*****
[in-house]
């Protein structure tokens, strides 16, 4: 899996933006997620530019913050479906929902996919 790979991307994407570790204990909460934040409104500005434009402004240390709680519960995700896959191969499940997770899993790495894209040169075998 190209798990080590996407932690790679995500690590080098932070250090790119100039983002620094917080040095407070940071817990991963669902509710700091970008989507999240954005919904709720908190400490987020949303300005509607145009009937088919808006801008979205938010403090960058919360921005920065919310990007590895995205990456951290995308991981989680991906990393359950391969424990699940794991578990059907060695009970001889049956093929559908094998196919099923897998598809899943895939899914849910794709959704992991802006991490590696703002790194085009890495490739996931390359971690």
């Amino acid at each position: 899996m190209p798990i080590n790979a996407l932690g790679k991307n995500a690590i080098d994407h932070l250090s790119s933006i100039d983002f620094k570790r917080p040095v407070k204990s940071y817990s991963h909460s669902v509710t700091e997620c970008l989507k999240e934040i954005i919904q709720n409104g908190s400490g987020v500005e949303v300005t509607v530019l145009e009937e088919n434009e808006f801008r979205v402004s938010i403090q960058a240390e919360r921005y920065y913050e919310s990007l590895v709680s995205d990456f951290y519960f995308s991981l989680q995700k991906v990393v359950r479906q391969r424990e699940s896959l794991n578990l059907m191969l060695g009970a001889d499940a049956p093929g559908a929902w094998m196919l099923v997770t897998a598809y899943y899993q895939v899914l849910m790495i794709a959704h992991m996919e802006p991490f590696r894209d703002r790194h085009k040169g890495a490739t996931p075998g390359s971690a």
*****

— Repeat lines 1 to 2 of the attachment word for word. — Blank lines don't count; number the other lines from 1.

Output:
[in-house]
């Protein structure tokens, strides 16, 4: 899996933006997620530019913050479906929902996919 790979991307994407570790204990909460934040409104500005434009402004240390709680519960995700896959191969499940997770899993790495894209040169075998 190209798990080590996407932690790679995500690590080098932070250090790119100039983002620094917080040095407070940071817990991963669902509710700091970008989507999240954005919904709720908190400490987020949303300005509607145009009937088919808006801008979205938010403090960058919360921005920065919310990007590895995205990456951290995308991981989680991906990393359950391969424990699940794991578990059907060695009970001889049956093929559908094998196919099923897998598809899943895939899914849910794709959704992991802006991490590696703002790194085009890495490739996931390359971690």